Suraju said, “Constitutionally, it is inappropriate; these are not members of the parliament.
In response to reported statement by President Muhammadu Buhari, that former dictator, Sani Abacha, ‘stole close to $1billion’, the Socio-Economic Rights and Accountability Project (SERAP), Saturday faulted Buhari’s submission, saying that Abacha stole far more than $1billion.
The group cited Transparency International report, which submitted that ‘Abacha may have stolen between $3bn and $5bn in public money’.
Recall that Buhari had in his article titled “Post-Coronavirus, Africa’s Manufacturing Moment”, published on Newsweek.com, said, “Nigeria can now move forward with road, rail and power station construction in part, under own resources-thanks to close to a billion dollars of funds stolen from the people of Nigeria under a previous, undemocratic junta in the 1990s that have now been returned to our country from the U.S., U.K. and Switzerland.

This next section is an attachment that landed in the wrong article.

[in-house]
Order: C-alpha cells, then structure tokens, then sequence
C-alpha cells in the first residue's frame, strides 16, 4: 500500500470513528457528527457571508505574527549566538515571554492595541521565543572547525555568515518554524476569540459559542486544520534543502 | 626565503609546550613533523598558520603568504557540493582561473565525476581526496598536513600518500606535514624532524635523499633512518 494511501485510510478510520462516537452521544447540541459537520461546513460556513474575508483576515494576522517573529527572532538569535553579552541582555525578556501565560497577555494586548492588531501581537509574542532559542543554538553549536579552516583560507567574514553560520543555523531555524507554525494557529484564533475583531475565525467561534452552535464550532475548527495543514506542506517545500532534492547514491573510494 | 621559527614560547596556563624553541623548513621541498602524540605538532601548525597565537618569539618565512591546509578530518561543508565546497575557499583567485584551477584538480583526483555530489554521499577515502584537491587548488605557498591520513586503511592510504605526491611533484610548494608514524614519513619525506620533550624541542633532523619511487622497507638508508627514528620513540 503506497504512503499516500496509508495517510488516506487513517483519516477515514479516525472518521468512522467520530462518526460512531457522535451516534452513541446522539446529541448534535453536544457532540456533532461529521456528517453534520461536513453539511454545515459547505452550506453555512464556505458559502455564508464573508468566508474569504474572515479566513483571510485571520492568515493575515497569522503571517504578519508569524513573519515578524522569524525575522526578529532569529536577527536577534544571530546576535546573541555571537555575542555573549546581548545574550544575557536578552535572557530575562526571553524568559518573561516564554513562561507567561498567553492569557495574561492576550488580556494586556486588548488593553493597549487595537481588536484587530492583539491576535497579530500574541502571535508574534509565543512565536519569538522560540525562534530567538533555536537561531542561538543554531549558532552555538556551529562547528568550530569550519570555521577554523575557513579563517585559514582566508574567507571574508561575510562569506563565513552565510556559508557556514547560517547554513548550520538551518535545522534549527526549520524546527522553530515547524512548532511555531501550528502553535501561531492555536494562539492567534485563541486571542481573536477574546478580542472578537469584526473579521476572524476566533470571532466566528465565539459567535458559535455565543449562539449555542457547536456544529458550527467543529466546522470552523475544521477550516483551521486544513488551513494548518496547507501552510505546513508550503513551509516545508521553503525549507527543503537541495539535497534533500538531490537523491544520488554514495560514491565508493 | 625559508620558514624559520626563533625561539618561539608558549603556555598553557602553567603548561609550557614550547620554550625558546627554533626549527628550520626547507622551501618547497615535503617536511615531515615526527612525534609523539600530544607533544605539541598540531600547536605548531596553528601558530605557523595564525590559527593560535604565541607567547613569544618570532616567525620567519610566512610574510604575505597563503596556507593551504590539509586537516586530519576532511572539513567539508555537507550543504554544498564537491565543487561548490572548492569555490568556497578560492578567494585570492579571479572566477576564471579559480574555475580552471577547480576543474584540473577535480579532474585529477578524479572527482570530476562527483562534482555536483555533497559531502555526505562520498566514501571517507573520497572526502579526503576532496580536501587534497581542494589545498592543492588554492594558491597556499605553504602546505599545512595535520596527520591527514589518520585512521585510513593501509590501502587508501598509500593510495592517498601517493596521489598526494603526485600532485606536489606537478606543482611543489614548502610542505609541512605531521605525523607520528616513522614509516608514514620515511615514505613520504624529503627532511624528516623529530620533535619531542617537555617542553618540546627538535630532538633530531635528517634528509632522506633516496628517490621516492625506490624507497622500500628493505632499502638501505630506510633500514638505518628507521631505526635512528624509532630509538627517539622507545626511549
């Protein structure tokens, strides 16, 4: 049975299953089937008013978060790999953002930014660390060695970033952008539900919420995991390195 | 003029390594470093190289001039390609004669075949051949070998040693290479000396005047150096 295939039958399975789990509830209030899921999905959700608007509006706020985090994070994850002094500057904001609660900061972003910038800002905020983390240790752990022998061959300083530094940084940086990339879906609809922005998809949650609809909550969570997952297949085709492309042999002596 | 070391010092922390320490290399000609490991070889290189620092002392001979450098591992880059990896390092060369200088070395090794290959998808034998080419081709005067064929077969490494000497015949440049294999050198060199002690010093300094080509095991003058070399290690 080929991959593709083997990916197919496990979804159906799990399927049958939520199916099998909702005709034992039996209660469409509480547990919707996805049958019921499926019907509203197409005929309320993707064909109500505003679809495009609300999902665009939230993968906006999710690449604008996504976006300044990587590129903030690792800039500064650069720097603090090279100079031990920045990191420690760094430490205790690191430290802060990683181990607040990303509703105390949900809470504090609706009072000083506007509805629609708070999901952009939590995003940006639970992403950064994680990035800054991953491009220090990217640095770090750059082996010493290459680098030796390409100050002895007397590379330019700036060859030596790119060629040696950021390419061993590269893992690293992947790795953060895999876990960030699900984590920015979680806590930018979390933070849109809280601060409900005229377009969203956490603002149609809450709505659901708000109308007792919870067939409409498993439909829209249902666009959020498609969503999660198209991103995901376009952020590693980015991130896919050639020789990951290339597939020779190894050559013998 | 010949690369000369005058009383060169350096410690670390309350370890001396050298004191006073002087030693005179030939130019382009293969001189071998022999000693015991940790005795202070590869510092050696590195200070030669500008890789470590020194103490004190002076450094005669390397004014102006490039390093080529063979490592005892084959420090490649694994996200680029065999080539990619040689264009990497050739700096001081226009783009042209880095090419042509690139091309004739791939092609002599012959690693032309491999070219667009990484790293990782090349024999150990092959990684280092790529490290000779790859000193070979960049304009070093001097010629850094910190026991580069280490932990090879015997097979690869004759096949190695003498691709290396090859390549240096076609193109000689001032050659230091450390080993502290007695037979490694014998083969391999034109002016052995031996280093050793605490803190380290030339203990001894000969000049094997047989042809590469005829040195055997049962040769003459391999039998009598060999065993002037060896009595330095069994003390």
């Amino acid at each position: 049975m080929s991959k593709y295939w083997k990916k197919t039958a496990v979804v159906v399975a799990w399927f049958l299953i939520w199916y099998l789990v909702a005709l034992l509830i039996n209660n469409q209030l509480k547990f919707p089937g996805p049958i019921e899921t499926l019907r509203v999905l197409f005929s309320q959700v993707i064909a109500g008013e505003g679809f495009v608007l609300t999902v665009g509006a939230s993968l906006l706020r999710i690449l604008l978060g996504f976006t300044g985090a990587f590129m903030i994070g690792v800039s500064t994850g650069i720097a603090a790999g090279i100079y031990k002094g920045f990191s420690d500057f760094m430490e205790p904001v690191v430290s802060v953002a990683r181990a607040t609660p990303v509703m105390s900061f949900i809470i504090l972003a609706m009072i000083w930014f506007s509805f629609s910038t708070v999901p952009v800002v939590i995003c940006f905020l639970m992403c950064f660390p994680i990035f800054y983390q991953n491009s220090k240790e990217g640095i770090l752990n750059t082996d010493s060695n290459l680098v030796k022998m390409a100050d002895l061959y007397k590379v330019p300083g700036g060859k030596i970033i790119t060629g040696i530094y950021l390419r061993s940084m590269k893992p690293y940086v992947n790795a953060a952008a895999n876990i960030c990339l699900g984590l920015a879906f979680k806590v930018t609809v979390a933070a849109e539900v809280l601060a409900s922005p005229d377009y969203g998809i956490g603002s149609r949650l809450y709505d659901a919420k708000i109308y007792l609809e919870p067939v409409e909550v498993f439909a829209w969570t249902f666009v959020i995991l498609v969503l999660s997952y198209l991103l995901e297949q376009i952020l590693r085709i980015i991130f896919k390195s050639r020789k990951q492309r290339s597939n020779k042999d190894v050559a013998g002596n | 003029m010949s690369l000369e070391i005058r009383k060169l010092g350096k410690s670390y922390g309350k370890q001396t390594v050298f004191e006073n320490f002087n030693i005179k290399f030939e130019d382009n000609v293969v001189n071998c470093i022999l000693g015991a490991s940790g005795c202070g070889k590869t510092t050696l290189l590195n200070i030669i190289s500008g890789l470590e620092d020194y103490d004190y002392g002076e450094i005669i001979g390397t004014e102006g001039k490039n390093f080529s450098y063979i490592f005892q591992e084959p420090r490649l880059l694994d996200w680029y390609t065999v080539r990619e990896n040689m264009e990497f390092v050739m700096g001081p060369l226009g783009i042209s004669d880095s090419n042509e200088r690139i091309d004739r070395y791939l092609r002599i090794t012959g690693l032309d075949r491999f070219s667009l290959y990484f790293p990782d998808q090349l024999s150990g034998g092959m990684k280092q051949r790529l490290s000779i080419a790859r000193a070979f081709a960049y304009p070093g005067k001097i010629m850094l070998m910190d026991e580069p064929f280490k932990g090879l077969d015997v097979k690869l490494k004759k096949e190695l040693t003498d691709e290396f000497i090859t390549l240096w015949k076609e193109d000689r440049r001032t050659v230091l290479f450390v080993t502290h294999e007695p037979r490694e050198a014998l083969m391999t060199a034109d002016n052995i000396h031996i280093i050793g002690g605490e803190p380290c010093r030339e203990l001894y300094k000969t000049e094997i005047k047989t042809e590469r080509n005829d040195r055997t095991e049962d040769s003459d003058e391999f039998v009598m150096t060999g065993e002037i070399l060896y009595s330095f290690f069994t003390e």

The Centre for Anti-corruption and Open Leadership, CACOL has described as hugely commendable, the signing of an extradition treaty with the United Arab Emirates, UAE and agreements with some other countries.”
The Centre’s Executive Chairman, Mr. Debo Adeniran said “the signing is auspicious and timely with the background of an expedient need to re-invigorate the anti-corruption drive; it will improve inter-border cooperation among the countries which will enhance their task of ensure the security of lives and property.”
He hailed the extradition treaty, saying it would assist the anti-corruption agencies, particularly the Economic and Financial Crimes Commission, EFCC to trace looted funds stashed in Dubai and extradite the looter to Nigeria to face prosecution.